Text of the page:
Shannon Friday talking about Iphigenia 2.0
Theatre director Shannon Friday is speaking with me after what, for most was a lazy Sunday, was for her another day of hectic rehearsal. No weariness or fatigue is visible despite the arduous schedule of work she is undergoing. Iphigenia 2.0 is Shannon's master’s degree graduation production playing for six nights from January 31st at the Toi Whakaari Basement Theatre. Originally from Atlantic, a town of 7000 in Iowa, USA, she intended to travel to NZ and then on to Australia but an intended six months has become 5 years and counting. Now happy to call New Zealand home, Shannon explains she is very grateful for where she has ended up.
"Studying here has a lot of advantages compared with most theatre programmes in the states. A lot of schools have a very narrow focus and a set way of working. Toi Whakaari, working jointly with Victoria University, is different; it is more about finding your own way, seeking your own interests". Shannon's comfort in fluidity becomes more apparent when she tells me about her views on what theatre can uniquely offer audiences. Inspired by Elizabethan and Greek styles, she strives for a playful spontaneity in the performance, and interactivity between the performers and the audience. For Shannon this is what theatre can offer that other forms of entertainment cannot.
"For me, it's all about getting some people together in a room. I think theatre has gotten distracted in recent years by trying to be like movies. The audience sits there and are silent, watching stuff going on over there, which either reaches them or it doesn't. I really want something that does more than that". Shannon recalls past productions she worked on where the audience's mood and participation had influence on the direction of a play, for example, rooting for a hero, or condemning a villain. "If a play can move with an audience, that is when you really have something". Through a character’s use of eye contact and directly speaking to the audience, as well as the arrangement of the seats, bringing fluidity and interactivity to theatre gives it its unique liveliness.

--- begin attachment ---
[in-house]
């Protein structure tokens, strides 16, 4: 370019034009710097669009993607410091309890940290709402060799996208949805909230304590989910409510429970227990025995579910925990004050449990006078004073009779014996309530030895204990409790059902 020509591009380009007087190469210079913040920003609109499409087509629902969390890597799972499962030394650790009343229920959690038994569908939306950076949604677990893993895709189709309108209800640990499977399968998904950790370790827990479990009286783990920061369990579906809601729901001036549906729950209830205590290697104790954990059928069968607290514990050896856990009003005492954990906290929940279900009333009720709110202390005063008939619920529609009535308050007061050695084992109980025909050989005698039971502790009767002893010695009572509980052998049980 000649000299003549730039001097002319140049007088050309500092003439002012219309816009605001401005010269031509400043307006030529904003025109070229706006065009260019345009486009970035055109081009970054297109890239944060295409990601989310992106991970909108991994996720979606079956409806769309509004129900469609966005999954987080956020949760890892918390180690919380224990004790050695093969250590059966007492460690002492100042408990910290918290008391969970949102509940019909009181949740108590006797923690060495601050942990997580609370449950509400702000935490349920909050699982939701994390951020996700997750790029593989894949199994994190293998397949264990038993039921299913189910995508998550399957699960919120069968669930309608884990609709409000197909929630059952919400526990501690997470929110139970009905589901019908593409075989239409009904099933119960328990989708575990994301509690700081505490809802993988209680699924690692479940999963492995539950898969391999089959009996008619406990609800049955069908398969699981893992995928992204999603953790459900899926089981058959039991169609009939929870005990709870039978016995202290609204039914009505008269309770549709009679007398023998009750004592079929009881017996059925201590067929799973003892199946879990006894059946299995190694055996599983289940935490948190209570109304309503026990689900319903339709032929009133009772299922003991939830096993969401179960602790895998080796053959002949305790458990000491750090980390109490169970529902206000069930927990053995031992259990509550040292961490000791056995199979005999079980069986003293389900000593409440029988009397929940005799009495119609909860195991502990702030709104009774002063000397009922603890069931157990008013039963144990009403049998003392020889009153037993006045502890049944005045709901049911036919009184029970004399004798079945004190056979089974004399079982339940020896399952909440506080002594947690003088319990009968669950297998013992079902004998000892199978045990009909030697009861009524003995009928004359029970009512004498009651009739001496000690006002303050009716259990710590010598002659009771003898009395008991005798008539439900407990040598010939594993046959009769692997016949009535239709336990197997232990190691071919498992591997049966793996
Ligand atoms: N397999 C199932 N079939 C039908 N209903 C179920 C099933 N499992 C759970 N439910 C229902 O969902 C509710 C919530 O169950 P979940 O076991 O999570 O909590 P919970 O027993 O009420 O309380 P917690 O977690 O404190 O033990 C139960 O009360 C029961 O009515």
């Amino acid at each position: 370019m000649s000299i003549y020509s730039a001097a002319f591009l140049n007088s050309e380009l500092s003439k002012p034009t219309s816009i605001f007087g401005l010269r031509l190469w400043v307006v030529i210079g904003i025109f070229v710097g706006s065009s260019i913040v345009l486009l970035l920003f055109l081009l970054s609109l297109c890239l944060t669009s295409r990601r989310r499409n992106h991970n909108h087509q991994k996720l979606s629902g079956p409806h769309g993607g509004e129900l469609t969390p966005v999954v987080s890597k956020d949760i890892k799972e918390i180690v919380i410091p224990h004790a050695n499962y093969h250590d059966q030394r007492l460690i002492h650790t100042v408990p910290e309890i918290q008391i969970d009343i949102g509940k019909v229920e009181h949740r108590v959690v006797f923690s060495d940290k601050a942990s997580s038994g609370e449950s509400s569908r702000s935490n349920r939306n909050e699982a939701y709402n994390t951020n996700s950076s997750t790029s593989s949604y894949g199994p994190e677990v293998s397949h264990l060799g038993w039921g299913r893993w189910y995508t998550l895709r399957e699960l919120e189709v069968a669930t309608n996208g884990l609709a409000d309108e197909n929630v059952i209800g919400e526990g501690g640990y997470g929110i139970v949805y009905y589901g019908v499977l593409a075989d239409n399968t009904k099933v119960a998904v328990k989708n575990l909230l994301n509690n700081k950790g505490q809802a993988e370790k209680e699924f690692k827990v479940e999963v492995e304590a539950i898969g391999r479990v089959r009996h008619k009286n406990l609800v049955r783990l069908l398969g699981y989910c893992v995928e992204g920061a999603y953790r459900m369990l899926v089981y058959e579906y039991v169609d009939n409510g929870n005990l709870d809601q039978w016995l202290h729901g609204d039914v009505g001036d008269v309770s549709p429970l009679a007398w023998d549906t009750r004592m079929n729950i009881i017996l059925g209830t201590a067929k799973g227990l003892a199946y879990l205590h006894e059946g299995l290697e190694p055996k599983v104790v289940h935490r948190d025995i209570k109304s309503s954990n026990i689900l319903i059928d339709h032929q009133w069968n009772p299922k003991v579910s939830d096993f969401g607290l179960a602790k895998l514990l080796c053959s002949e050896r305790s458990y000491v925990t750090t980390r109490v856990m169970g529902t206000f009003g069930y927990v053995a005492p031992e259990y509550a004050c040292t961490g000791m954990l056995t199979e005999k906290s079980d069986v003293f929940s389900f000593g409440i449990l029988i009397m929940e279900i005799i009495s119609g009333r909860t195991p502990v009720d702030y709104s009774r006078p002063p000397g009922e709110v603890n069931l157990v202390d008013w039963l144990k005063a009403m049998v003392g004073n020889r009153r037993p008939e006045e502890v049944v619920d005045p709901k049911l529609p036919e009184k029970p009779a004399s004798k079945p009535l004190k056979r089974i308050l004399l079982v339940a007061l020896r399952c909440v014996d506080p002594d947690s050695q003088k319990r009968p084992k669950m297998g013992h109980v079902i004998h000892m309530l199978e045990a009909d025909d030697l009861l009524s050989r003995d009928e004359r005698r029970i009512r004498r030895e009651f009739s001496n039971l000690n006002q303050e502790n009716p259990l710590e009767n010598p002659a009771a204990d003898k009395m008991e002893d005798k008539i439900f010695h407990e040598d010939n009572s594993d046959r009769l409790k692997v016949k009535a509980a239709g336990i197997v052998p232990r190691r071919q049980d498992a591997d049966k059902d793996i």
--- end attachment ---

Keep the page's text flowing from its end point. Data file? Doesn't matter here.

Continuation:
How all this theory of interactivity and fluidity will take effect on the six nights of her upcoming production, I am expectantly anticipating. No doubt I admire Shannon's fearlessness and willingness to give up control. A play’s ability to not go to plan is something she embraces as a director. "With Iphigenia 2.0, it has been a lot of fun seeing the actors try new approaches to one task. There are some very precise movements in the play that could go wrong, and the element of danger excites the audience and performers. I want to leave some room for things to grow and change. The trick is seeing which parts can be allowed to grow and change, that can keep pushing people night after night, so each audience that comes in can then become part of that feedback."
Iphigenia 2.0, written by American Charles Mee, is a modern reworking of a Greek classic using a pastiche style of varying influences. Suitably described by an actor during rehearsal as having a lot of 'tone slap', "it's going along, then suddenly the scene switches, from a war zone, to say a dance party, and then to planning a wedding. That, I think, is really exciting for an audience, a lot of gear switching, with lots of new stuff colliding all the time".
Without spoiling too much more, Shannon tells me that in spite of the abrasive and awkwardly pronounced title, Iphigenia 2.0 has something in it for everyone to like. Whether you like dancing, witty rhetoric, sexiness, violence, irony, humour, sadness, it goes on. It oozes fun and variety. Shannon has the audience’s entertainment buds in mind, and she hopes they are willing to have their own influence on the show, in spite of the title.
Shannon was interviewed by Henry Wells
Iphigenia 2.0 is showing at the Basement Theatre, Te Whaea: National Dance and Drama Centre, from the 31st of January until the 9th of February 2013.
The tickets for Iphigenia 2.0 are available on the Toi Whakaari website: